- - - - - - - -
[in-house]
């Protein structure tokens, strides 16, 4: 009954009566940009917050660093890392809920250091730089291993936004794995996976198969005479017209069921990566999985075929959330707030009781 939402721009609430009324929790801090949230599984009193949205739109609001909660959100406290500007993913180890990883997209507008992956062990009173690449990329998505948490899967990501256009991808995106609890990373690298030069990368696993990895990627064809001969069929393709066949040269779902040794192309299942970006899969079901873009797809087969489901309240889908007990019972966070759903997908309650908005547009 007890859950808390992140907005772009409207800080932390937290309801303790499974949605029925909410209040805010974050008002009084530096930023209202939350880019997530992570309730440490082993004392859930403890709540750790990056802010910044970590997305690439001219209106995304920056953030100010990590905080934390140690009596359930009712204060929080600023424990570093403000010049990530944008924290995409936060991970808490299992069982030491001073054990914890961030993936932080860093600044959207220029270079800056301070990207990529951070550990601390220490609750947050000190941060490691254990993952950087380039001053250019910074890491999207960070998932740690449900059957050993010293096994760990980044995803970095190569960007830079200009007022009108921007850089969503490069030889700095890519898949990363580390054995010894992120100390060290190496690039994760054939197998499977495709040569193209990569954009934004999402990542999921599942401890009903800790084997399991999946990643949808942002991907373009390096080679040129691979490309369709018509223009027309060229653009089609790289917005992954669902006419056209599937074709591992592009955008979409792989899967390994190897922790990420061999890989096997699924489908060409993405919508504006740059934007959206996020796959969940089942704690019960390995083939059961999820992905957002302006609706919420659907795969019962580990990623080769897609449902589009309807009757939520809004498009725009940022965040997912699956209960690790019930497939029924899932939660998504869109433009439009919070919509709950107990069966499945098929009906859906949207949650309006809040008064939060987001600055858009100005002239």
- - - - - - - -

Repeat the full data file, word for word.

[in-house]
């Protein structure tokens, strides 16, 4: 009954009566940009917050660093890392809920250091730089291993936004794995996976198969005479017209069921990566999985075929959330707030009781 939402721009609430009324929790801090949230599984009193949205739109609001909660959100406290500007993913180890990883997209507008992956062990009173690449990329998505948490899967990501256009991808995106609890990373690298030069990368696993990895990627064809001969069929393709066949040269779902040794192309299942970006899969079901873009797809087969489901309240889908007990019972966070759903997908309650908005547009 007890859950808390992140907005772009409207800080932390937290309801303790499974949605029925909410209040805010974050008002009084530096930023209202939350880019997530992570309730440490082993004392859930403890709540750790990056802010910044970590997305690439001219209106995304920056953030100010990590905080934390140690009596359930009712204060929080600023424990570093403000010049990530944008924290995409936060991970808490299992069982030491001073054990914890961030993936932080860093600044959207220029270079800056301070990207990529951070550990601390220490609750947050000190941060490691254990993952950087380039001053250019910074890491999207960070998932740690449900059957050993010293096994760990980044995803970095190569960007830079200009007022009108921007850089969503490069030889700095890519898949990363580390054995010894992120100390060290190496690039994760054939197998499977495709040569193209990569954009934004999402990542999921599942401890009903800790084997399991999946990643949808942002991907373009390096080679040129691979490309369709018509223009027309060229653009089609790289917005992954669902006419056209599937074709591992592009955008979409792989899967390994190897922790990420061999890989096997699924489908060409993405919508504006740059934007959206996020796959969940089942704690019960390995083939059961999820992905957002302006609706919420659907795969019962580990990623080769897609449902589009309807009757939520809004498009725009940022965040997912699956209960690790019930497939029924899932939660998504869109433009439009919070919509709950107990069966499945098929009906859906949207949650309006809040008064939060987001600055858009100005002239």